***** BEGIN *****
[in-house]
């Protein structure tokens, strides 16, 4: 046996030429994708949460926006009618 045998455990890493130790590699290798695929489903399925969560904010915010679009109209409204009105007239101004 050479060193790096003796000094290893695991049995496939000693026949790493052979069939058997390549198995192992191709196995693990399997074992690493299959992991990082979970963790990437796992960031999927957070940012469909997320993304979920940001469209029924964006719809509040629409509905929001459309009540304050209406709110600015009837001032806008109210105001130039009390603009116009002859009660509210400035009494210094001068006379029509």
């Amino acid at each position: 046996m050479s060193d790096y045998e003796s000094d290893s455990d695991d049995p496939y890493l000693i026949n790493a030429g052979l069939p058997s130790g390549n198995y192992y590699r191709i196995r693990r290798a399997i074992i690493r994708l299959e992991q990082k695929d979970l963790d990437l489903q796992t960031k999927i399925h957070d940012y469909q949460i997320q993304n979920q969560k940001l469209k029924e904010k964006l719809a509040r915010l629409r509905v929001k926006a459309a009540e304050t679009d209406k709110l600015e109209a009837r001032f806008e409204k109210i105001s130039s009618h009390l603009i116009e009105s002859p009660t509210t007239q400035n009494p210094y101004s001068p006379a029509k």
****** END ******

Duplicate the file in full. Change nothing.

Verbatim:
[in-house]
């Protein structure tokens, strides 16, 4: 046996030429994708949460926006009618 045998455990890493130790590699290798695929489903399925969560904010915010679009109209409204009105007239101004 050479060193790096003796000094290893695991049995496939000693026949790493052979069939058997390549198995192992191709196995693990399997074992690493299959992991990082979970963790990437796992960031999927957070940012469909997320993304979920940001469209029924964006719809509040629409509905929001459309009540304050209406709110600015009837001032806008109210105001130039009390603009116009002859009660509210400035009494210094001068006379029509």
């Amino acid at each position: 046996m050479s060193d790096y045998e003796s000094d290893s455990d695991d049995p496939y890493l000693i026949n790493a030429g052979l069939p058997s130790g390549n198995y192992y590699r191709i196995r693990r290798a399997i074992i690493r994708l299959e992991q990082k695929d979970l963790d990437l489903q796992t960031k999927i399925h957070d940012y469909q949460i997320q993304n979920q969560k940001l469209k029924e904010k964006l719809a509040r915010l629409r509905v929001k926006a459309a009540e304050t679009d209406k709110l600015e109209a009837r001032f806008e409204k109210i105001s130039s009618h009390l603009i116009e009105s002859p009660t509210t007239q400035n009494p210094y101004s001068p006379a029509k």